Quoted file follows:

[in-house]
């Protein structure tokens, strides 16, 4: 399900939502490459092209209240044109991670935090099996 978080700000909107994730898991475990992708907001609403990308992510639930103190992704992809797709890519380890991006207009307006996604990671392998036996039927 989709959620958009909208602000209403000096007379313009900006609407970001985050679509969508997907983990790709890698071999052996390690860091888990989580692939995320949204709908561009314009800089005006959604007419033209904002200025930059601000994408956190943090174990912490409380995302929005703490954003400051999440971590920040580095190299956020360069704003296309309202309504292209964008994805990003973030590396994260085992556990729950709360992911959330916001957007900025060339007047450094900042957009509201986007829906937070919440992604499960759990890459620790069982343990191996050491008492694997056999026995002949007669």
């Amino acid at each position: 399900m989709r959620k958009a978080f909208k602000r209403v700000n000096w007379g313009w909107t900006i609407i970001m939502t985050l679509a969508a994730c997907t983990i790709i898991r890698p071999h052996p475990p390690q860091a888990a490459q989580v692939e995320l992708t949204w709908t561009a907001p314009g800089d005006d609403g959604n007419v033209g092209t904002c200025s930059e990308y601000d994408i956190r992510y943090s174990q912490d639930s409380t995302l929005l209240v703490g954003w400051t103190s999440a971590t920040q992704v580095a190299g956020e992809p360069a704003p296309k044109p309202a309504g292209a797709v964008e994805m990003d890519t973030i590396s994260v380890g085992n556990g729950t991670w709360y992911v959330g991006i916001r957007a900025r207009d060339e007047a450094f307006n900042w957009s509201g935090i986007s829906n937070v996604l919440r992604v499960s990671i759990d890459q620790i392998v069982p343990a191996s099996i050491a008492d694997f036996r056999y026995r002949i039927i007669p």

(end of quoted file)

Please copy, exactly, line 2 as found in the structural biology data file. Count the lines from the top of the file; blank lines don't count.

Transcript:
């Protein structure tokens, strides 16, 4: 399900939502490459092209209240044109991670935090099996 978080700000909107994730898991475990992708907001609403990308992510639930103190992704992809797709890519380890991006207009307006996604990671392998036996039927 989709959620958009909208602000209403000096007379313009900006609407970001985050679509969508997907983990790709890698071999052996390690860091888990989580692939995320949204709908561009314009800089005006959604007419033209904002200025930059601000994408956190943090174990912490409380995302929005703490954003400051999440971590920040580095190299956020360069704003296309309202309504292209964008994805990003973030590396994260085992556990729950709360992911959330916001957007900025060339007047450094900042957009509201986007829906937070919440992604499960759990890459620790069982343990191996050491008492694997056999026995002949007669």